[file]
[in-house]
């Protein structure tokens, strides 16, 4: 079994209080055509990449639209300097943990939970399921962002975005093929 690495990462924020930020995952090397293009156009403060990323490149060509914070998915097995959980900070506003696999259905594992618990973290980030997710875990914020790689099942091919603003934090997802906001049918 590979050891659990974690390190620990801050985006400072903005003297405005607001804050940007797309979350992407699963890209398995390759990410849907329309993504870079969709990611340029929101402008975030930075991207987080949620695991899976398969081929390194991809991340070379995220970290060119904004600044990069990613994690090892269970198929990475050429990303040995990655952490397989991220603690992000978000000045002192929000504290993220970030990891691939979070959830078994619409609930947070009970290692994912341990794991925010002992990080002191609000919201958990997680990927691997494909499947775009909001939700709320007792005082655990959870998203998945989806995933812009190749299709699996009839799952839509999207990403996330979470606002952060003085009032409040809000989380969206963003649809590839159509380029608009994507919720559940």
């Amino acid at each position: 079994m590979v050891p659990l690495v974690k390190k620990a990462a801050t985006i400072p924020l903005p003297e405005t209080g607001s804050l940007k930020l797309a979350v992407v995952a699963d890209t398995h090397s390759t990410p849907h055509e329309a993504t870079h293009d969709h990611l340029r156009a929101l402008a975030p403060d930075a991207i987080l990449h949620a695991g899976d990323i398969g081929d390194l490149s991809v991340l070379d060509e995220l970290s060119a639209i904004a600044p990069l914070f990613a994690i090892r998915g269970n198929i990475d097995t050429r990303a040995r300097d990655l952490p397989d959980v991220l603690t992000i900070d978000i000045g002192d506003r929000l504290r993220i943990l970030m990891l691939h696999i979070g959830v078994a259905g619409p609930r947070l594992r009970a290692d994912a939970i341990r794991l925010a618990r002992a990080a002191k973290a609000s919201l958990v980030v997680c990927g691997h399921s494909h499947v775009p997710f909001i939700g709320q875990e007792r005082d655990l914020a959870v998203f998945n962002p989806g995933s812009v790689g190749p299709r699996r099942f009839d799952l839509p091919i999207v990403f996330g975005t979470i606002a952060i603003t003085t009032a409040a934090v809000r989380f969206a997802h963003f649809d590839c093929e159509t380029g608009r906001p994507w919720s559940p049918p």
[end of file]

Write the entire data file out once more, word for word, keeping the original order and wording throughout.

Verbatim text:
[in-house]
């Protein structure tokens, strides 16, 4: 079994209080055509990449639209300097943990939970399921962002975005093929 690495990462924020930020995952090397293009156009403060990323490149060509914070998915097995959980900070506003696999259905594992618990973290980030997710875990914020790689099942091919603003934090997802906001049918 590979050891659990974690390190620990801050985006400072903005003297405005607001804050940007797309979350992407699963890209398995390759990410849907329309993504870079969709990611340029929101402008975030930075991207987080949620695991899976398969081929390194991809991340070379995220970290060119904004600044990069990613994690090892269970198929990475050429990303040995990655952490397989991220603690992000978000000045002192929000504290993220970030990891691939979070959830078994619409609930947070009970290692994912341990794991925010002992990080002191609000919201958990997680990927691997494909499947775009909001939700709320007792005082655990959870998203998945989806995933812009190749299709699996009839799952839509999207990403996330979470606002952060003085009032409040809000989380969206963003649809590839159509380029608009994507919720559940």
């Amino acid at each position: 079994m590979v050891p659990l690495v974690k390190k620990a990462a801050t985006i400072p924020l903005p003297e405005t209080g607001s804050l940007k930020l797309a979350v992407v995952a699963d890209t398995h090397s390759t990410p849907h055509e329309a993504t870079h293009d969709h990611l340029r156009a929101l402008a975030p403060d930075a991207i987080l990449h949620a695991g899976d990323i398969g081929d390194l490149s991809v991340l070379d060509e995220l970290s060119a639209i904004a600044p990069l914070f990613a994690i090892r998915g269970n198929i990475d097995t050429r990303a040995r300097d990655l952490p397989d959980v991220l603690t992000i900070d978000i000045g002192d506003r929000l504290r993220i943990l970030m990891l691939h696999i979070g959830v078994a259905g619409p609930r947070l594992r009970a290692d994912a939970i341990r794991l925010a618990r002992a990080a002191k973290a609000s919201l958990v980030v997680c990927g691997h399921s494909h499947v775009p997710f909001i939700g709320q875990e007792r005082d655990l914020a959870v998203f998945n962002p989806g995933s812009v790689g190749p299709r699996r099942f009839d799952l839509p091919i999207v990403f996330g975005t979470i606002a952060i603003t003085t009032a409040a934090v809000r989380f969206a997802h963003f649809d590839c093929e159509t380029g608009r906001p994507w919720s559940p049918p």